6 Tips to Make Your Beach Trip Sustainable
Summer is here and so it’s time to get tanning, hit the waves, or if you’re me it’s time to read while getting a sunburn. But however you enjoy the beach, know that there are ways to take your much needed weekend retreat while doing good for the environment. Here are 6 quick tips to get you started.
Choose a Sustainable Location
The first tip is to vote with your dollar. If you don’t have the luxury of choosing a beach other than whichever is nearest or most convenient, that’s fine. But if you have the ability to shop around a bit, always be sure to prioritize sustainability. This could mean either choosing a hotel that’s known for its sustainability or seeing which beach communities are committed to sustainability. Be sure to also make sure who is profiting from the beach trip, and make sure enough money is going to the local community who lives there, and understand who needs it. For example, one of the survivors from the Parkland High School shooting called for people to take their Spring Break trips in Puerto Rico in part because the island is still recovering from last year’s hurricane and can use the tourism money. However you choose to help, there are ways to do good through your choices.
When most people think about sustainable clothing, they’re often thinking about the clothing they wear daily. But your beachwear can be sustainable too. There is a whole world of swimwear that’s sustainably made (as well as cute). Your weekender bag, your sandals, and even your sunscreen can all be chosen with sustainability in mind. Vacation might be the time to take a break from the stresses of life, but you don’t have to take a break from supporting sustainable fashion too.
The zero-waste lifestyle of bringing your reusables with you of course applies to the beach trip as well. Utensils, cloth napkins, water bottle, your trusty mason jar, etc. While travelling it’s much easier to fall into the trap of quick convenience plastic and disposables, some more underdeveloped areas don’t have the infrastructure to handle pollution so being extra cautious is needed. Say no to straws, eat at restaurants instead of food carts to help avoid plastic waste (or check and see if they can put the food in one of your reusable containers, cause food carts are delicious), bring a bunch of water ahead of time to avoid needing to buy plastic bottles especially if you are concerned about water safety, and so on. Bring your own solid shampoo, soap and conditioner to the hotel as they’re automatically “travel-sized” and reduce waste.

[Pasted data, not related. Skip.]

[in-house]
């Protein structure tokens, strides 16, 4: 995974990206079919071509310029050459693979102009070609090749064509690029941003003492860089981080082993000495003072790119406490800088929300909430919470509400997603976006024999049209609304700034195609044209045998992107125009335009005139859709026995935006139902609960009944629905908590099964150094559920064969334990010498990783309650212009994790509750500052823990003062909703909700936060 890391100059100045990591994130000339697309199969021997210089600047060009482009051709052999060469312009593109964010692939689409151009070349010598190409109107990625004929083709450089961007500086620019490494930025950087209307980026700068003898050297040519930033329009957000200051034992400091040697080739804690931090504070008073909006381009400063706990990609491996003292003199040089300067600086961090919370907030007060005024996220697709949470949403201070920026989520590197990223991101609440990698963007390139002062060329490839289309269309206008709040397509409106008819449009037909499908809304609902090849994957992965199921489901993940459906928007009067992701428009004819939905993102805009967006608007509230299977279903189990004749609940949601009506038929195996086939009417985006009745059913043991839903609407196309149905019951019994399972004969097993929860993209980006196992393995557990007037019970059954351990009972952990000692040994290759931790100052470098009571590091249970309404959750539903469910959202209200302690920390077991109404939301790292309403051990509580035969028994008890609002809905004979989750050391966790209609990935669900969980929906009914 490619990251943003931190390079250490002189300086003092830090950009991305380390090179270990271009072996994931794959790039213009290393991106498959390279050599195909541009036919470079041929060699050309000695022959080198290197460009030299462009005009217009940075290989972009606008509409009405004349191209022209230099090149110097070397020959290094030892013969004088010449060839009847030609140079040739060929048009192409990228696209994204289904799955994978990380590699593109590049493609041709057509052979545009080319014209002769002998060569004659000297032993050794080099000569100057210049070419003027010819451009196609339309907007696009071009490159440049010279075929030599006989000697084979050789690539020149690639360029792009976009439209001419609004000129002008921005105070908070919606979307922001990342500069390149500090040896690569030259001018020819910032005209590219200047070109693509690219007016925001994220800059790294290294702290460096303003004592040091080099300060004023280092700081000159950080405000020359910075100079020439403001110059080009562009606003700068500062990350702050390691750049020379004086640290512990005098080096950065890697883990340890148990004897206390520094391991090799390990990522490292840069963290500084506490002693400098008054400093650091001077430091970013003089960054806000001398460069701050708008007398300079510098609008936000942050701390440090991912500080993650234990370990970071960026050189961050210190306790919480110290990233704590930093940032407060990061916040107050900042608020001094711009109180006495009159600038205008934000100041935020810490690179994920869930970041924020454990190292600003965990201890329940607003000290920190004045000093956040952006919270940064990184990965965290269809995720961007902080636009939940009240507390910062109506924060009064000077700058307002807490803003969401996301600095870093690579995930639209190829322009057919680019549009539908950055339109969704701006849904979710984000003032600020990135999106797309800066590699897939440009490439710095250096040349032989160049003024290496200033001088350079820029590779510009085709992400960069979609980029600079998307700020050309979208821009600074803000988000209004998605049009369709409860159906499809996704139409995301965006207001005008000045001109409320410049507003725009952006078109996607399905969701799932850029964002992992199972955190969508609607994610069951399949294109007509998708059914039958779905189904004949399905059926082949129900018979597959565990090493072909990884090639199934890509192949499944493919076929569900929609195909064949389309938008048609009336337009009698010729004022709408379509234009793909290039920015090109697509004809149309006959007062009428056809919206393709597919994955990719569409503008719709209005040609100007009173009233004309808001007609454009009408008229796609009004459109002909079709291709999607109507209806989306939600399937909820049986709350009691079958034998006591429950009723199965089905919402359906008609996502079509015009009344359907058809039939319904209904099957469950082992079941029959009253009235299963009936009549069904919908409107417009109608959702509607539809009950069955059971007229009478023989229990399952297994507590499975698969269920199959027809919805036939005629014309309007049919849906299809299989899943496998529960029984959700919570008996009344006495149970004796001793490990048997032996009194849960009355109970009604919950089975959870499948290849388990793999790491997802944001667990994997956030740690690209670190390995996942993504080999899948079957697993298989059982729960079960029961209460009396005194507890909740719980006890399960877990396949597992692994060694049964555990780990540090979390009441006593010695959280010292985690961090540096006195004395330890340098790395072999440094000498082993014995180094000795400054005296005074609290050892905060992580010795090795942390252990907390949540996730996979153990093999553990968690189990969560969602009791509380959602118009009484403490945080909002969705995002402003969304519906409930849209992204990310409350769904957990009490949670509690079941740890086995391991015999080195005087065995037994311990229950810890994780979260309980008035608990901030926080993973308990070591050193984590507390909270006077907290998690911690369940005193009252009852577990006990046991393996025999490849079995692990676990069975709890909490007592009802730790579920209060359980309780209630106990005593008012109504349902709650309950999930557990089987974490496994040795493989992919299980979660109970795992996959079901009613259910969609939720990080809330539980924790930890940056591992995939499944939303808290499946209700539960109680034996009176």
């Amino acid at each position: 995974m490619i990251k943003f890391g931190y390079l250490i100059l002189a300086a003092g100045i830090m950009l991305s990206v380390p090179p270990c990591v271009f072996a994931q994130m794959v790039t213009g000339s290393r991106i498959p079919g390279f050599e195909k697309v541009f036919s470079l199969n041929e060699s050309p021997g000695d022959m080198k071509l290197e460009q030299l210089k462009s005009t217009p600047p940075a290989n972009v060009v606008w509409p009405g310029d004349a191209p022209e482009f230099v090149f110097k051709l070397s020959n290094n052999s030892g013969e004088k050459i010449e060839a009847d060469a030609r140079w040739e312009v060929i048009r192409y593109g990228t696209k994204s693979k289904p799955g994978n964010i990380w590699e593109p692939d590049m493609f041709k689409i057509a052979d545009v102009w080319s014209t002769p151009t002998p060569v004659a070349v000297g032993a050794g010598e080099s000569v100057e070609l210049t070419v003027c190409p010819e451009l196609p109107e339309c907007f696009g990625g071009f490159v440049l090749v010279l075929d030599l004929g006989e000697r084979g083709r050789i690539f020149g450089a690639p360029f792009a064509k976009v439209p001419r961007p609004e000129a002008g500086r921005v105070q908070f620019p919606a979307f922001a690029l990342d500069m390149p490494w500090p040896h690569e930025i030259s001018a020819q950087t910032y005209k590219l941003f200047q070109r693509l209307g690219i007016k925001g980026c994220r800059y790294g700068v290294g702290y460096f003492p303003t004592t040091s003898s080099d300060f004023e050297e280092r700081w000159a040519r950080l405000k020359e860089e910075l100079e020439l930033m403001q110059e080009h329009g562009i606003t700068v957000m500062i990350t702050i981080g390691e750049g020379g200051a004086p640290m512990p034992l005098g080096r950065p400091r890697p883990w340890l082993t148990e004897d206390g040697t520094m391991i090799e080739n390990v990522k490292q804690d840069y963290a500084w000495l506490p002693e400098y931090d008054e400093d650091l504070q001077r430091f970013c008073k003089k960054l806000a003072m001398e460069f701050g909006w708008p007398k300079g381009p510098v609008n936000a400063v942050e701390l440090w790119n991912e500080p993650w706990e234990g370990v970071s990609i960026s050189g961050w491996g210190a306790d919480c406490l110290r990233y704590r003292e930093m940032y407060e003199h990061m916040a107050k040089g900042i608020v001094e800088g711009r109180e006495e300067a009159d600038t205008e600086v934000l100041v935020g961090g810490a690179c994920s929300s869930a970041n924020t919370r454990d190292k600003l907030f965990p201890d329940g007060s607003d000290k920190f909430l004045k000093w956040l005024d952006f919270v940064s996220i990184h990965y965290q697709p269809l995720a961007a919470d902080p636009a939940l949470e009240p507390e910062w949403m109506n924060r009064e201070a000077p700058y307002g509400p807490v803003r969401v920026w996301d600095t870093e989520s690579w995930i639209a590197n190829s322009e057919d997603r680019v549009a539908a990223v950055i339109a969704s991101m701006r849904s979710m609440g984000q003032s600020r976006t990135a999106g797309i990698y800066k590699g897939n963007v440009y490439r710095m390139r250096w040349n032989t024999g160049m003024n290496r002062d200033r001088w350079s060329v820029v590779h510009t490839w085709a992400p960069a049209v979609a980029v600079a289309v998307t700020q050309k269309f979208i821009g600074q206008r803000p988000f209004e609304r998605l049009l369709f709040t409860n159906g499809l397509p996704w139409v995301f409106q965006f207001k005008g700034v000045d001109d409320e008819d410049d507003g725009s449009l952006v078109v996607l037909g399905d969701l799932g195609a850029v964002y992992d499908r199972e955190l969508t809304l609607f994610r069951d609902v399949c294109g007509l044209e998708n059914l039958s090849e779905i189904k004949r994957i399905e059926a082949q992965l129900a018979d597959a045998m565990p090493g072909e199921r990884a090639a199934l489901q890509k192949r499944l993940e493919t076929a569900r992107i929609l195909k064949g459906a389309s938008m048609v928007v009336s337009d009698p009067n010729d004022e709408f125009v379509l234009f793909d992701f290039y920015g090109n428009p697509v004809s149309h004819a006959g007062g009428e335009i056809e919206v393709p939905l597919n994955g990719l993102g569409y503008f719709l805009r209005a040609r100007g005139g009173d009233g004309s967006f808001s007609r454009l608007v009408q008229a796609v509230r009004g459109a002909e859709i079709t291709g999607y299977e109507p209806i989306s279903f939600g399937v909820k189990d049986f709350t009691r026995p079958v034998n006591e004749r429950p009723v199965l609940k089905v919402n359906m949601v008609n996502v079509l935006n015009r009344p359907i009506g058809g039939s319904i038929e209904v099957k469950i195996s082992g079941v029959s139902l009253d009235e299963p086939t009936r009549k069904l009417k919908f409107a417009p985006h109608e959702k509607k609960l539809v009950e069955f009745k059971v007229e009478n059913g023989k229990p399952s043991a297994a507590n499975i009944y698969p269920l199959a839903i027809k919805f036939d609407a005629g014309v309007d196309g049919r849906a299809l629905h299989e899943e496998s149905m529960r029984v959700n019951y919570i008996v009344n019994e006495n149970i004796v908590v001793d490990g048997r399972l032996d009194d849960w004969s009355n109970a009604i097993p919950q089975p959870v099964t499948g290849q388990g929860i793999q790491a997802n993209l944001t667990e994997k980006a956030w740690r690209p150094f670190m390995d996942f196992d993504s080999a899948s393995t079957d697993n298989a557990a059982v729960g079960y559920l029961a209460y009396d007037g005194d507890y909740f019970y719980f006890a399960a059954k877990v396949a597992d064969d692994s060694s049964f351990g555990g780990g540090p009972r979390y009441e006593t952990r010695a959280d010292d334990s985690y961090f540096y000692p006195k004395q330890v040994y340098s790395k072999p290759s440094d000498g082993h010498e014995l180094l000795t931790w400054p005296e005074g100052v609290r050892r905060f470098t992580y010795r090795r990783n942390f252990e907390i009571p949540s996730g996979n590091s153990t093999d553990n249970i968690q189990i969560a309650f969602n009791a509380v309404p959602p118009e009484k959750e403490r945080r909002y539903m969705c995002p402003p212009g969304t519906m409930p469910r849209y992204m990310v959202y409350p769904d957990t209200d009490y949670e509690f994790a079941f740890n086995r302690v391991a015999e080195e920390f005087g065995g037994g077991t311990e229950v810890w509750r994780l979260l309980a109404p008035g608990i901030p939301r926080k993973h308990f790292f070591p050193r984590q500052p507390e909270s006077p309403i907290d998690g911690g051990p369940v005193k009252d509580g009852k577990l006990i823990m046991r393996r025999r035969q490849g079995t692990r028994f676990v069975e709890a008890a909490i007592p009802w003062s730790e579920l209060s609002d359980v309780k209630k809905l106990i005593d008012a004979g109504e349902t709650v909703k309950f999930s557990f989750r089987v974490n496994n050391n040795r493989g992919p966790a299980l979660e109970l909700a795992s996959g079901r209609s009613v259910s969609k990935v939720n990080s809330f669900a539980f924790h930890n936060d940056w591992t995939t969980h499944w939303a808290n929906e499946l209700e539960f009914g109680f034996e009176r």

We’ve talked about it before, but Plogging is one of our favorite new trends. It’s a Swedish term that combines the word for jogging with the term “plocka upp,” which means to pick up, and so the idea is to pick up litter as you run. Thousands of people love their morning beach jog, so why not help leave the beach better than when you found it while there. Trash in the ocean, especially plastic, is a huge problem so you can consider your vacation time as an opportunity to tackle the problem of ocean plastic head on.
Avoid beach fires/lights during nesting season
This next tip is location specific as it refers to areas that are home to sea turtle nesting sites, such as Florida in the US. Sea turtle nesting season runs during the summer months and the beginning to middle of fall. The issue is that sea turtle babies navigate to the ocean through following the moonlight and starlight reflecting off of the ocean. So human made night lights in these areas confuse the turtles, sending them towards the houses and the fires instead of the ocean. Something as simple as turning out the beach facing lights at night can go a long way.
Let the wildlife stay wild
Beach vacations are a great chance to experience nature and see the wildlife, which is always an amazing experience. But you need to remember that wild animals need to be left alone, and any interaction can be bad. Feeding wild animals trains them to see humans as a food source, which can easily put them in harm's way by not fearing hunters, having them wander too close to airports or roads, or become pests for the locals. Large congregations of fed animals can also spread diseases quickly, and often the human food isn’t even healthy for them in the first place. And please please please never touch coral.